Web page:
Tonary [tonal] (Lat. tonarius, tonarium, tonale, toni, octo toni, intonarium, intonarius; Ger. Tonar; Fr. tonaire)
- Michel Huglo
[tonal] (Lat. tonarius, tonarium, tonale, toni, octo toni, intonarium, intonarius; Ger. Tonar; Fr. tonaire)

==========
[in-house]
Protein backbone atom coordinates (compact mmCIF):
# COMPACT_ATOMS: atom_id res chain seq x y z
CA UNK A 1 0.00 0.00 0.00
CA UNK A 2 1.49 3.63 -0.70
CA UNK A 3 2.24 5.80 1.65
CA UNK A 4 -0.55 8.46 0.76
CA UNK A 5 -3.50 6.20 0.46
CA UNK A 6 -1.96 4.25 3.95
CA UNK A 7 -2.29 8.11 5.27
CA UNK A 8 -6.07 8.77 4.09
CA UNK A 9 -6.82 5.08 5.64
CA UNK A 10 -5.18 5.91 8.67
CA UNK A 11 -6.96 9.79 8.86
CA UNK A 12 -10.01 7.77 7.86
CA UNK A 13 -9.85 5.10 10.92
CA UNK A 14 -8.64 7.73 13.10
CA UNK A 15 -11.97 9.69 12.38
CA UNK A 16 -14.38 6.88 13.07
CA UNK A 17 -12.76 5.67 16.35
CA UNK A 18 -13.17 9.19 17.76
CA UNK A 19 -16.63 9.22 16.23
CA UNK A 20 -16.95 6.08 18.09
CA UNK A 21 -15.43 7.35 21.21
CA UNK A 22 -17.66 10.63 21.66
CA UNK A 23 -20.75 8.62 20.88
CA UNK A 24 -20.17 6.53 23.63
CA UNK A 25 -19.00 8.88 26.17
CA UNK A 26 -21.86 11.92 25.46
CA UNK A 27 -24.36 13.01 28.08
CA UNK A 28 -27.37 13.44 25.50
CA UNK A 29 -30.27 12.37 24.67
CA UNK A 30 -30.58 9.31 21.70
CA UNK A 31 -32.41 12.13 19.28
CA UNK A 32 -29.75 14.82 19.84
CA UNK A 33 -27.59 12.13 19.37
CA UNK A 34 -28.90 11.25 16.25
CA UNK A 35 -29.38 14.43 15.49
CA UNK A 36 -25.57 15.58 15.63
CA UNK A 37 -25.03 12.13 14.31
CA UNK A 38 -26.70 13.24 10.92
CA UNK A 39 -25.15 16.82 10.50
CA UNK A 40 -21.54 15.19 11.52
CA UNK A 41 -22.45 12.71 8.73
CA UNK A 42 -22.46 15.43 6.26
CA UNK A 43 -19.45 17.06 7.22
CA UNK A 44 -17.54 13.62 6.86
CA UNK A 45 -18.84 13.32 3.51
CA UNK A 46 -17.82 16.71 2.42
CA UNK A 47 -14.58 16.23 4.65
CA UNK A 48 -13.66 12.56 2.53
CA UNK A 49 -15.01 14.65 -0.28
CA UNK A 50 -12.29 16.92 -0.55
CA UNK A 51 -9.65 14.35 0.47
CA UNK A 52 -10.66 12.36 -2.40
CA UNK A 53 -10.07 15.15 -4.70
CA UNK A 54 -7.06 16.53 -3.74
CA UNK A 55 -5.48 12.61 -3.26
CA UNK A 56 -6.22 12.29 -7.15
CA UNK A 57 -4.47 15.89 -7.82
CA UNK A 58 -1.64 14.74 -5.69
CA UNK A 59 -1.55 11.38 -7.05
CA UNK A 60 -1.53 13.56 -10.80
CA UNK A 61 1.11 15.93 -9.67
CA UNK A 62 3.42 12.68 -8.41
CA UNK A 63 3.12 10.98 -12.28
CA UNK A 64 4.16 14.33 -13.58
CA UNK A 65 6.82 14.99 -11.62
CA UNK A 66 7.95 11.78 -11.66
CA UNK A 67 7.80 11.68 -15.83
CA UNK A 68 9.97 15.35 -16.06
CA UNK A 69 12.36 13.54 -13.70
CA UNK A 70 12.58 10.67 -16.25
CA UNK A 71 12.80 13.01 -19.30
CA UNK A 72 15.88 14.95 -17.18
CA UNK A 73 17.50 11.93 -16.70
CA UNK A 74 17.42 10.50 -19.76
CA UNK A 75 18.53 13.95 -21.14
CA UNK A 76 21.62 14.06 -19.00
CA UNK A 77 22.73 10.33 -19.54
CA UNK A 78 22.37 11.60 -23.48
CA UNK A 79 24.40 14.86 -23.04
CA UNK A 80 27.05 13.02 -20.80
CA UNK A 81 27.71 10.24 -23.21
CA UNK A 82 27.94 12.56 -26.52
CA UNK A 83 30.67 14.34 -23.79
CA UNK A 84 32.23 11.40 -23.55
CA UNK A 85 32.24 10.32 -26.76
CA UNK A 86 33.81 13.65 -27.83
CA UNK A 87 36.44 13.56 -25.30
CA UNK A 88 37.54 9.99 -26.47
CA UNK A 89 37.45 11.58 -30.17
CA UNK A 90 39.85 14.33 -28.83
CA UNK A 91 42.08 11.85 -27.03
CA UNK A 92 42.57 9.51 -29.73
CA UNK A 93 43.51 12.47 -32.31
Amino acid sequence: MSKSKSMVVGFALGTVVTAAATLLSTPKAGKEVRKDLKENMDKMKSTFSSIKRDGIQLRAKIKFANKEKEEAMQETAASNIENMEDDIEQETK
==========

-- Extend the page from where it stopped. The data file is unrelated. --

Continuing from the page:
Liturgical book of the Western Christian Church in which the antiphons of the Office and the Mass and, by extension, the responsories and even other chants are classified according to the eight psalm tones of Gregorian chant. Tonaries are theoretically self-contained (e.g. the libellus of F-ME 351, ff.66v–75v), but were often copied in other liturgical books such as antiphoners, graduals, tropers and prosers, and in collections of musical treatises. Their terminology, of Byzantine origin, laid the foundations for the vocabulary of modal theory, in which the standard description of the church modes was developed in the 11th and 12th centuries through the division of the octave into a 4th and a 5th. In the absence of precise melodic notation, the tonary was indispensible to the memorization of the psalmodic endings for each of the eight tones. It was an important adjunct to the antiphoner during the latter's dissemination at the end of the 8th century, and its prolonged use in German-speaking areas until the end of the 13th century may be attributed to the continued need to memorize the chant....